Wednesday, October 11, 2006
9th Circuit rules against UPS
Yesterday the Ninth Circuit Court of Appeals (covering the states of Alaska, Arizona, California, Hawaii, Idaho, Nevada, Oregon, and Washington) ruled in favor of a class of workers applying for "package-car" drivers with United Parcel Service (UPS).
Essentially, the court ruled that UPS failed to show that a "qualification standard" used by UPS in its screening process--requiring applicants to meet DOT hearing standards mandated only for drivers of vehicles with a gross vehicle weight of 10,0001 pounds or greater--was job related and consistent with business necessity as required by the Americans with Disabilities Act (ADA).
This is consistent with other rulings in the realm of safety (e.g., Chevron v. Echazabal ) that select-out decisions must be based on an individual assessment of an individual--it's not enough to make general claims about people with disabilities not being able to be as safe as those without disabilities. Of course it didn't help that UPS was unable to find a study acceptable to the court that provided statistical evidence that deaf or hard of hearing individuals drove significantly worse than hearing individuals.
There's a lot in this case and it's worth a read. I'm looking forward to reading other people's (read: lawyers) interpretations, but here's some goodies I pulled out:
- Unlike individual or pattern-and-practice discrimination suits, this case involved a facially discriminatory policy. As a result, burden-shifting protocol was not necessary and the only question is whether the employer discriminated based on presence of the disability (which they admitted to doing).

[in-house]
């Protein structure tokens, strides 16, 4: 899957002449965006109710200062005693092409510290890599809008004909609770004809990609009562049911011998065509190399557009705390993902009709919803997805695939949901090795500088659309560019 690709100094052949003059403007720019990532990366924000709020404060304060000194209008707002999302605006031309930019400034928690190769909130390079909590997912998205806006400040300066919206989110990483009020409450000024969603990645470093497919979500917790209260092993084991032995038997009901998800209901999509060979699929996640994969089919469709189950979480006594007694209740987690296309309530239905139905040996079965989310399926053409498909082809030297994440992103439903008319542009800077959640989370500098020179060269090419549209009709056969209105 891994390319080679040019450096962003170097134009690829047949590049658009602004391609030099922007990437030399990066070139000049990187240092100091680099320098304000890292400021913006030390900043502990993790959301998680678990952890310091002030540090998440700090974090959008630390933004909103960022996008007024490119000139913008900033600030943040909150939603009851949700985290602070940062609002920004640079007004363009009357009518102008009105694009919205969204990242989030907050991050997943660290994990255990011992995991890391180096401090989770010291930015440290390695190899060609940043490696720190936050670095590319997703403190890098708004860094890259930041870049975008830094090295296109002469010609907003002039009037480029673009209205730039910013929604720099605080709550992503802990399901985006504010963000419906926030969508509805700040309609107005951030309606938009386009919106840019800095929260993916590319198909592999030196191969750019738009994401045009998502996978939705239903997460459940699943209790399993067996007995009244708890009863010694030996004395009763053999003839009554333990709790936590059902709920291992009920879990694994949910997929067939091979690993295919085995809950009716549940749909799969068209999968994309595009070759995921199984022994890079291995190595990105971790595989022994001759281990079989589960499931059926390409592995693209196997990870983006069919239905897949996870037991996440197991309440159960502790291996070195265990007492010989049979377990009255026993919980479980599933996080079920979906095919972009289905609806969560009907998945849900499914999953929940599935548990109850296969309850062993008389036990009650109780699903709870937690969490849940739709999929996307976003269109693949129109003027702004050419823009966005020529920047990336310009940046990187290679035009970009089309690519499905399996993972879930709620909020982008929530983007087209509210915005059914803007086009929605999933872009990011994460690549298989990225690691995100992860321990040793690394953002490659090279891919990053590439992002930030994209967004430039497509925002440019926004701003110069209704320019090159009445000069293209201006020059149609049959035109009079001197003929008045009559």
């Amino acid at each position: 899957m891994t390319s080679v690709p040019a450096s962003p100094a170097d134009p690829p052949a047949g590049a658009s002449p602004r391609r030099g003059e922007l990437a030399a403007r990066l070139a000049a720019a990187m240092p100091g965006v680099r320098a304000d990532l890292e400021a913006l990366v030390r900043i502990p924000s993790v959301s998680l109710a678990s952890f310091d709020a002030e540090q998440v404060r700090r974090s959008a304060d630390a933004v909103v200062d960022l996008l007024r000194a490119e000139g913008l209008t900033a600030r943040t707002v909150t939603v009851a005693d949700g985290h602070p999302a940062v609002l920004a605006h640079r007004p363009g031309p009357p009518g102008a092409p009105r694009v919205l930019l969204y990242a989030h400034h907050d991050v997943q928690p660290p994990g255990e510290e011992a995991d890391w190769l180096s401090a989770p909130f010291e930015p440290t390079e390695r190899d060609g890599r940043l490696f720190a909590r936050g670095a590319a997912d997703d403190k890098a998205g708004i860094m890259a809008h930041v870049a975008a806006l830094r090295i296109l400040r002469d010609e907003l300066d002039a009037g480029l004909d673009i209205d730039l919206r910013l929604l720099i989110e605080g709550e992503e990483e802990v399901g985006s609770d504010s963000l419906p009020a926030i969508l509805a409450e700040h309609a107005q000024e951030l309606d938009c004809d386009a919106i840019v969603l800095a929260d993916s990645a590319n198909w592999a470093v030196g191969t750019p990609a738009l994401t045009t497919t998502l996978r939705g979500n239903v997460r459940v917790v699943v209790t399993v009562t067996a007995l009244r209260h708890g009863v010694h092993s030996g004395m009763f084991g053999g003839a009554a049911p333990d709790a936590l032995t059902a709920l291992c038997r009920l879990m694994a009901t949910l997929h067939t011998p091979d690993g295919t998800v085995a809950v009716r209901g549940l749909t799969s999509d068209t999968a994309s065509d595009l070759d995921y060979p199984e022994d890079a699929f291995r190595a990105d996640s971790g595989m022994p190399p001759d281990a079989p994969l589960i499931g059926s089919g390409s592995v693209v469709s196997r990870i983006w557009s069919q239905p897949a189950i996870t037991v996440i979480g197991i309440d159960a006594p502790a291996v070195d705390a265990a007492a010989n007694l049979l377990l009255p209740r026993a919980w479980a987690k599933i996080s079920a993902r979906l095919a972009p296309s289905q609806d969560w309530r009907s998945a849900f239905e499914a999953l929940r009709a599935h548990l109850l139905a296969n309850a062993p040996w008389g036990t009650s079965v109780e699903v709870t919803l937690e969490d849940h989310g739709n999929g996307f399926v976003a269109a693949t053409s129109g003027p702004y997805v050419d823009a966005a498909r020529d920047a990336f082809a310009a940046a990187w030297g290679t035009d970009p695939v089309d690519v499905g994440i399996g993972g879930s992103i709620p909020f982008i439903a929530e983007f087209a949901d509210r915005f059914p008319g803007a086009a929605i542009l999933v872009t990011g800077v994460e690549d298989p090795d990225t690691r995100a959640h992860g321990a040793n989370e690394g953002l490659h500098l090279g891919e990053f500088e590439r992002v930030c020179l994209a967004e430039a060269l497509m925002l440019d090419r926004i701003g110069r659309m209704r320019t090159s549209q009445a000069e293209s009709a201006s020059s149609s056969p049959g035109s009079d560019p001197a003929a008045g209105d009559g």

- Although the ADA prohibits discriminating against "qualified" individuals, the parts that speak to employer defense make no mention of "qualified." In the context of this case, the result was:
"...when a plaintiff challenges a categorical "qualification standard," the plaintiff does not have the burden of establishing that that qualification standard excludes "qualified individuals with disabilities." Rather, to establish statutory standing, the plaintiff has the burden of establishing that she meets other qualifications, unrelated to the challenged standard. In addition, the plaintiff has the burden to prove that the challenged qualification standard "screen[s] out or tend[s] to screen out an individual with a disability or a class of individuals with disabilities." S 121129(b)(6). The burden then shifts to the employer to establish the business necessity defense."
- Employers attempting to defend such a safety standard must show, per the Morton v. UPS decision that "substantially all [individuals with the disability] present a higher risk of accidents than [non-disabled applicants]."
- Content-validity evidence (e.g., SME judgments of KSA importance) are insufficient in this type of case. The court said:
"Neither the subjective bleiefs of deaf drivers nor the ways in which deaf drivers compensate for their hearing loss was considered. In addition, [this study is] not relevant to the question at hand, as it merely demonstrated the existence of "hearing critical" tasks but did not establish a link between those tasks and safety."
UPS was using a standard that was never intended to be applied to its package delivery trucks. They were called on it and were unable to come up with evidence to support it. So now they have an injunction (supported by the 9th circuit) that requires them to come up with "some form of individualized assessment" to make more refined decisions. Stay tuned true believers, the story may not be over, as it could be appealed to the Supreme Court.